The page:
Ok - now your answer is sufficient, nice job. +1 And yes, I know that the actual code is not in the debug version, however there are other minor points that make a debug build less advantageous for distribution. –  debracey May 22 '11 at 1:34
    
I suppose there is a much better solution than that one, and, additionally, use of static liked DLL's sometimes is not enouth to build modern application, (for example extensible ones, using MEF, of Unity as containers) –  Artur Mustafin May 22 '11 at 13:54

First off, you need to build your application in Release mode, in Visual Studio simply change the drop down near the top of the window to "Release." This will create a bin/Release directory where your sources are located. The folder will contain an EXE for your application and DLLs you need to include. It could (and probably will) include some debugging *.PDB files that you do not want to include -- as those include debugging information.

Copy the contents of that directory somewhere and RAR it up.

Building in x86 Mode

(You should only do this if you have a specific reason to)

If your application uses 3rd party DLLs that are not 64-bit compatible, you may need to do a release build in x86 mode. To do that, click the "Any CPU" drop down and click "New Configuration" (or something like that) and follow the steps to add x86. Then build with the x86 -- Release setting. That will output x86 binaries to a bin/x86/Release folder where your sources are located.

The Preferred Soltuion

Most users are going to prefer some form of automatic installer instead of a simple RAR or ZIP. Visual Studio (Standard/Pro) can create self installing MSIs that do all the work for you. A basic overview is here. You can add shortcuts/etc using the wizards Visual Studio provides.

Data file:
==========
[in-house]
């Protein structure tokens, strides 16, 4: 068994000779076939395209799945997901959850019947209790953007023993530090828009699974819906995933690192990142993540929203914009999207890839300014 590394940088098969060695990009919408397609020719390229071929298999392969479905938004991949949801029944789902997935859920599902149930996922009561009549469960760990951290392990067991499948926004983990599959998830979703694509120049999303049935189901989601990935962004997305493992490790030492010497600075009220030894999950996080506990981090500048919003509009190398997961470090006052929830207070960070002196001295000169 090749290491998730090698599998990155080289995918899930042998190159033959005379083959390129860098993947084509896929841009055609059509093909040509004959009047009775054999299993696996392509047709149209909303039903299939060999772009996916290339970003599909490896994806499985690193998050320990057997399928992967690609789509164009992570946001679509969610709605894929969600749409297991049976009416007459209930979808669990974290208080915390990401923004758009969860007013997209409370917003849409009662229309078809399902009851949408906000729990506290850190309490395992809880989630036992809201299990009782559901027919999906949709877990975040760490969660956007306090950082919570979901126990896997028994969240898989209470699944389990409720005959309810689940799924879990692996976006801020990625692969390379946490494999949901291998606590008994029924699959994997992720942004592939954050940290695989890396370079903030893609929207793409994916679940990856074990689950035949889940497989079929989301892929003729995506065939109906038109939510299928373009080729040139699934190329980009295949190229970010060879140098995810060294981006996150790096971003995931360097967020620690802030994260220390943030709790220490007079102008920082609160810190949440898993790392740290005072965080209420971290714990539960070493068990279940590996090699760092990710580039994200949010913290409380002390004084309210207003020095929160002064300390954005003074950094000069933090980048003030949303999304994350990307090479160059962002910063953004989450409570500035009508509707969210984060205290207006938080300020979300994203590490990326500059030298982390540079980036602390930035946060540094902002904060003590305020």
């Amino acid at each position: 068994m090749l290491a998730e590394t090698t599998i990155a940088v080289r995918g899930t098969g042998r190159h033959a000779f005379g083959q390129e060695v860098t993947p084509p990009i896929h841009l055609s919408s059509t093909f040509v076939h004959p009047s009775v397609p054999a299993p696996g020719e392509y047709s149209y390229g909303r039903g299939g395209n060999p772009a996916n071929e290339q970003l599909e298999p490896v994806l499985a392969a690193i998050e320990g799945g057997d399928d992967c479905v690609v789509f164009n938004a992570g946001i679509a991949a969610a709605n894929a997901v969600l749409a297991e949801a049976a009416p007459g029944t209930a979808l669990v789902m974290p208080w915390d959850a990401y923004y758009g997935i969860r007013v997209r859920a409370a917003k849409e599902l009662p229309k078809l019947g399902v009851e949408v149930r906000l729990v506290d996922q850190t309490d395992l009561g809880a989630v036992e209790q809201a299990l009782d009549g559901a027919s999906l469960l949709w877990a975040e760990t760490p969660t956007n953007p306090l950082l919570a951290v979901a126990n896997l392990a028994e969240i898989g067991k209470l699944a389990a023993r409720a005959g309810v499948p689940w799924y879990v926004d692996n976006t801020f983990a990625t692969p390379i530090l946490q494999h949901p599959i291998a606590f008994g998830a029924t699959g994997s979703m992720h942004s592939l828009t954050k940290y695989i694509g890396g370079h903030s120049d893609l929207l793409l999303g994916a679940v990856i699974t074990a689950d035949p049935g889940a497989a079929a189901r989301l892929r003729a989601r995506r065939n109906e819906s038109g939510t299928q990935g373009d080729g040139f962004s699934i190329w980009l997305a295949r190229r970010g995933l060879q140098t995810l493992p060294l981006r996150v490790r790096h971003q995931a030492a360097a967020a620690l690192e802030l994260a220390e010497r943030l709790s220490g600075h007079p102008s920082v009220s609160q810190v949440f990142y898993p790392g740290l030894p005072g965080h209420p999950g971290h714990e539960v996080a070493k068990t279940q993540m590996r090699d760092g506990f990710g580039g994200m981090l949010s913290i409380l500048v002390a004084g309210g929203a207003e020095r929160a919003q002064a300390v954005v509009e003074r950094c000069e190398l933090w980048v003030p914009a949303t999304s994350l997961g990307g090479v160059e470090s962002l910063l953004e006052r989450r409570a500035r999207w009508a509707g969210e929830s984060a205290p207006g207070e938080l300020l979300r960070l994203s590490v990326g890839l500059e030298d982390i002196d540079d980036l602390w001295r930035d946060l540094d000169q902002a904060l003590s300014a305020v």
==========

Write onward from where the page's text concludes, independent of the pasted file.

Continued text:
If you need an even more robust installer you could check out solutions such as InnoSetup or NSIS

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By using ClickOnce you will avoid of DLL hell, actually. –  Artur Mustafin May 22 '11 at 13:55
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And get into ClickOnce hell... –  Peter Mortensen Apr 16 '13 at 13:41

To build your application in Release mode instead of Debug, go to the Build menu and select Configuration Manager.

Change the Active soluction configuration to Release. Now, when you build your solution, it will put the executable in the /bin/Release folder.

If you need to automatically perform certain actions once the solution is built, like packaging into a RAR or ZIP archive and copying the distributable to another folder, then check out post-build actions.

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If user override the default output path and target platform, or compile on a different development platform, the specified path might be invalid and targeted to a specific version on an application, for example, defatult output path can targets to (bin\x86\Debug, bin\x64\Debug, <custom user path>) –  Artur Mustafin May 22 '11 at 14:07
    
@Artur true, but there's no mention of multi-architecture builds in the question, so this isn't a consideration. –  Chris Fulstow May 23 '11 at 1:59